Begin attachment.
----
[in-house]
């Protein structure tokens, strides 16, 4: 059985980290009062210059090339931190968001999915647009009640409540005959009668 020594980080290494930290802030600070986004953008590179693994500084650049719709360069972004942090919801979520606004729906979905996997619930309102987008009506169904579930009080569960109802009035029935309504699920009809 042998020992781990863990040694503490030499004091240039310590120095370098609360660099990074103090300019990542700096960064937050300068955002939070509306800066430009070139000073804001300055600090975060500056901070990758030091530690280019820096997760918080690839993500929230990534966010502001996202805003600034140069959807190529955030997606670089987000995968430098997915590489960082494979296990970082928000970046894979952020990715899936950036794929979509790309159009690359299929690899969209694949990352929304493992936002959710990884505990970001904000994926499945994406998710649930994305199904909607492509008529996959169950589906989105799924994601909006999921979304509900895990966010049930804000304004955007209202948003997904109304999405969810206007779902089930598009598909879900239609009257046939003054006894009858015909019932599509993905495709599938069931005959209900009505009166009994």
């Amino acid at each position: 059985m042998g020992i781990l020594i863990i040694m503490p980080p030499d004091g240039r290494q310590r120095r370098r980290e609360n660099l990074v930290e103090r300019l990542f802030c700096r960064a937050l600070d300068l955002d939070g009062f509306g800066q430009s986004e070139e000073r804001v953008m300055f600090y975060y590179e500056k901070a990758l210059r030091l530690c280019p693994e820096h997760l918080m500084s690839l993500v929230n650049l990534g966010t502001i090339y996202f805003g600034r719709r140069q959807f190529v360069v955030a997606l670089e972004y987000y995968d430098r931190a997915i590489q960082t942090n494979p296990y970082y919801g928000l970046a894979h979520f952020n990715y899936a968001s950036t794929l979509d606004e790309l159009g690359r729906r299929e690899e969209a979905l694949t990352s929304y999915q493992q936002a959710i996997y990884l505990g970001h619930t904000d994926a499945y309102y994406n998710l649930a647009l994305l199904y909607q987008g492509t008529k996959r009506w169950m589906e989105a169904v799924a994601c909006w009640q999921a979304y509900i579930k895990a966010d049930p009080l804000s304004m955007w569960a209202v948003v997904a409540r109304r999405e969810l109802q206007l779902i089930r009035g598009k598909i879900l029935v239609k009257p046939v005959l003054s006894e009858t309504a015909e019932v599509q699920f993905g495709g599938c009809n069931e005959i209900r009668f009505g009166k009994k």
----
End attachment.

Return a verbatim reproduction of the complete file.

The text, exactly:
[in-house]
């Protein structure tokens, strides 16, 4: 059985980290009062210059090339931190968001999915647009009640409540005959009668 020594980080290494930290802030600070986004953008590179693994500084650049719709360069972004942090919801979520606004729906979905996997619930309102987008009506169904579930009080569960109802009035029935309504699920009809 042998020992781990863990040694503490030499004091240039310590120095370098609360660099990074103090300019990542700096960064937050300068955002939070509306800066430009070139000073804001300055600090975060500056901070990758030091530690280019820096997760918080690839993500929230990534966010502001996202805003600034140069959807190529955030997606670089987000995968430098997915590489960082494979296990970082928000970046894979952020990715899936950036794929979509790309159009690359299929690899969209694949990352929304493992936002959710990884505990970001904000994926499945994406998710649930994305199904909607492509008529996959169950589906989105799924994601909006999921979304509900895990966010049930804000304004955007209202948003997904109304999405969810206007779902089930598009598909879900239609009257046939003054006894009858015909019932599509993905495709599938069931005959209900009505009166009994």
């Amino acid at each position: 059985m042998g020992i781990l020594i863990i040694m503490p980080p030499d004091g240039r290494q310590r120095r370098r980290e609360n660099l990074v930290e103090r300019l990542f802030c700096r960064a937050l600070d300068l955002d939070g009062f509306g800066q430009s986004e070139e000073r804001v953008m300055f600090y975060y590179e500056k901070a990758l210059r030091l530690c280019p693994e820096h997760l918080m500084s690839l993500v929230n650049l990534g966010t502001i090339y996202f805003g600034r719709r140069q959807f190529v360069v955030a997606l670089e972004y987000y995968d430098r931190a997915i590489q960082t942090n494979p296990y970082y919801g928000l970046a894979h979520f952020n990715y899936a968001s950036t794929l979509d606004e790309l159009g690359r729906r299929e690899e969209a979905l694949t990352s929304y999915q493992q936002a959710i996997y990884l505990g970001h619930t904000d994926a499945y309102y994406n998710l649930a647009l994305l199904y909607q987008g492509t008529k996959r009506w169950m589906e989105a169904v799924a994601c909006w009640q999921a979304y509900i579930k895990a966010d049930p009080l804000s304004m955007w569960a209202v948003v997904a409540r109304r999405e969810l109802q206007l779902i089930r009035g598009k598909i879900l029935v239609k009257p046939v005959l003054s006894e009858t309504a015909e019932v599509q699920f993905g495709g599938c009809n069931e005959i209900r009668f009505g009166k009994k």